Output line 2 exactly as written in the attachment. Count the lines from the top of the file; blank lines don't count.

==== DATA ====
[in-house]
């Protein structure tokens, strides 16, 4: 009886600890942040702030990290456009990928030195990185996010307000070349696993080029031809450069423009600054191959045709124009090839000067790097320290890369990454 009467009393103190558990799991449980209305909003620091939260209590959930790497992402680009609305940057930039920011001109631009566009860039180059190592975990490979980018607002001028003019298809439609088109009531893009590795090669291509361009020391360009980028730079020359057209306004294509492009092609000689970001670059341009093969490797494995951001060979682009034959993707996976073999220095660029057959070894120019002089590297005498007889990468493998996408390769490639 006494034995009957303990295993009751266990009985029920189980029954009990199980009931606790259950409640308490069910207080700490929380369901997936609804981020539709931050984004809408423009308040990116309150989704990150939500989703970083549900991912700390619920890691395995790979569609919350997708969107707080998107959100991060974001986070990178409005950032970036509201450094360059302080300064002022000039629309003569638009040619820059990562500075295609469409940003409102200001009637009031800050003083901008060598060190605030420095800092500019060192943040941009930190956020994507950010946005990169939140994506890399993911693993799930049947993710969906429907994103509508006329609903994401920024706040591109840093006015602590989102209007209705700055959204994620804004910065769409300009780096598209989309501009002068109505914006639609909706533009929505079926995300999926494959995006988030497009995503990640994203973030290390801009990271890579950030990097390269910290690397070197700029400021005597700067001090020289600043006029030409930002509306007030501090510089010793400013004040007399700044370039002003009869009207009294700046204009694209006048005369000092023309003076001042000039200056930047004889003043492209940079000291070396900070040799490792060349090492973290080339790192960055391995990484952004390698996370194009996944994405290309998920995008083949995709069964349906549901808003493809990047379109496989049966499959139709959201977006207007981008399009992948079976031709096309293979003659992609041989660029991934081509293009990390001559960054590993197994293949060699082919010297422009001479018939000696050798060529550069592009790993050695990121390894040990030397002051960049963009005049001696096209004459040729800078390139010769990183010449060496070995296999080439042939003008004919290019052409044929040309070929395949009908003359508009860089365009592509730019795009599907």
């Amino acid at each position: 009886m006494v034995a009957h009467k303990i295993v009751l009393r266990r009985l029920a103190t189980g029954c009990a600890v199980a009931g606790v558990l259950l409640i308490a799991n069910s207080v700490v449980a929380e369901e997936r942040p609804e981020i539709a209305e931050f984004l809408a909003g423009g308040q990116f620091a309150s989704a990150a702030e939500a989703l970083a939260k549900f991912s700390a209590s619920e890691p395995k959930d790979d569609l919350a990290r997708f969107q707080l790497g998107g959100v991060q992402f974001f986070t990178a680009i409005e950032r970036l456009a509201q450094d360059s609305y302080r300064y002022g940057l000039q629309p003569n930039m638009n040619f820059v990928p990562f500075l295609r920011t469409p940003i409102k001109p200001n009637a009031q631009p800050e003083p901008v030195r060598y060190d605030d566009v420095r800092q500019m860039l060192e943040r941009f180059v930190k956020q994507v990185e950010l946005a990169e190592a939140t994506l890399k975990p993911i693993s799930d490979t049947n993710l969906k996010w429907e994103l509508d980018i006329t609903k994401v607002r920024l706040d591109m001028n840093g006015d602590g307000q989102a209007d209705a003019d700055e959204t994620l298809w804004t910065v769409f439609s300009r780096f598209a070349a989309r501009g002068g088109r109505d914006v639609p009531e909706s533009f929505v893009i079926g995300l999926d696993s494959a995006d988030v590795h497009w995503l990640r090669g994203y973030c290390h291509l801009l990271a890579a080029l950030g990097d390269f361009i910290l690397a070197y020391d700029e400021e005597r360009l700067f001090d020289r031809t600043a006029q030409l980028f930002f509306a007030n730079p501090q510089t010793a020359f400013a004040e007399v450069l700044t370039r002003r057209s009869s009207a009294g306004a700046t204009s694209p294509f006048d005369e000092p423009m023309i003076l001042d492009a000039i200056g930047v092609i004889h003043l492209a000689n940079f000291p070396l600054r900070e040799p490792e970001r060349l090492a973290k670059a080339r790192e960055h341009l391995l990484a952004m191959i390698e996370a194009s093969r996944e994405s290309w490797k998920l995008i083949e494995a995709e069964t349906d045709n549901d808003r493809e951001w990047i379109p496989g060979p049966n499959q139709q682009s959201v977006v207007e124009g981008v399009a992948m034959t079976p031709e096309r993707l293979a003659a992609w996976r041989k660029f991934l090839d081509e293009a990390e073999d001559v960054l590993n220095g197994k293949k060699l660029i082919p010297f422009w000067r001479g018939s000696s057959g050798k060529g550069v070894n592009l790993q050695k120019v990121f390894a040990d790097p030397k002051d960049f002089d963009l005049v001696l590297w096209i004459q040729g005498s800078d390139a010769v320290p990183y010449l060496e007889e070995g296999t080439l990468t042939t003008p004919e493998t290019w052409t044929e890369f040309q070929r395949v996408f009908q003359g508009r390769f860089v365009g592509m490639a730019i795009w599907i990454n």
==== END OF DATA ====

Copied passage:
């Protein structure tokens, strides 16, 4: 009886600890942040702030990290456009990928030195990185996010307000070349696993080029031809450069423009600054191959045709124009090839000067790097320290890369990454 009467009393103190558990799991449980209305909003620091939260209590959930790497992402680009609305940057930039920011001109631009566009860039180059190592975990490979980018607002001028003019298809439609088109009531893009590795090669291509361009020391360009980028730079020359057209306004294509492009092609000689970001670059341009093969490797494995951001060979682009034959993707996976073999220095660029057959070894120019002089590297005498007889990468493998996408390769490639 006494034995009957303990295993009751266990009985029920189980029954009990199980009931606790259950409640308490069910207080700490929380369901997936609804981020539709931050984004809408423009308040990116309150989704990150939500989703970083549900991912700390619920890691395995790979569609919350997708969107707080998107959100991060974001986070990178409005950032970036509201450094360059302080300064002022000039629309003569638009040619820059990562500075295609469409940003409102200001009637009031800050003083901008060598060190605030420095800092500019060192943040941009930190956020994507950010946005990169939140994506890399993911693993799930049947993710969906429907994103509508006329609903994401920024706040591109840093006015602590989102209007209705700055959204994620804004910065769409300009780096598209989309501009002068109505914006639609909706533009929505079926995300999926494959995006988030497009995503990640994203973030290390801009990271890579950030990097390269910290690397070197700029400021005597700067001090020289600043006029030409930002509306007030501090510089010793400013004040007399700044370039002003009869009207009294700046204009694209006048005369000092023309003076001042000039200056930047004889003043492209940079000291070396900070040799490792060349090492973290080339790192960055391995990484952004390698996370194009996944994405290309998920995008083949995709069964349906549901808003493809990047379109496989049966499959139709959201977006207007981008399009992948079976031709096309293979003659992609041989660029991934081509293009990390001559960054590993197994293949060699082919010297422009001479018939000696050798060529550069592009790993050695990121390894040990030397002051960049963009005049001696096209004459040729800078390139010769990183010449060496070995296999080439042939003008004919290019052409044929040309070929395949009908003359508009860089365009592509730019795009599907």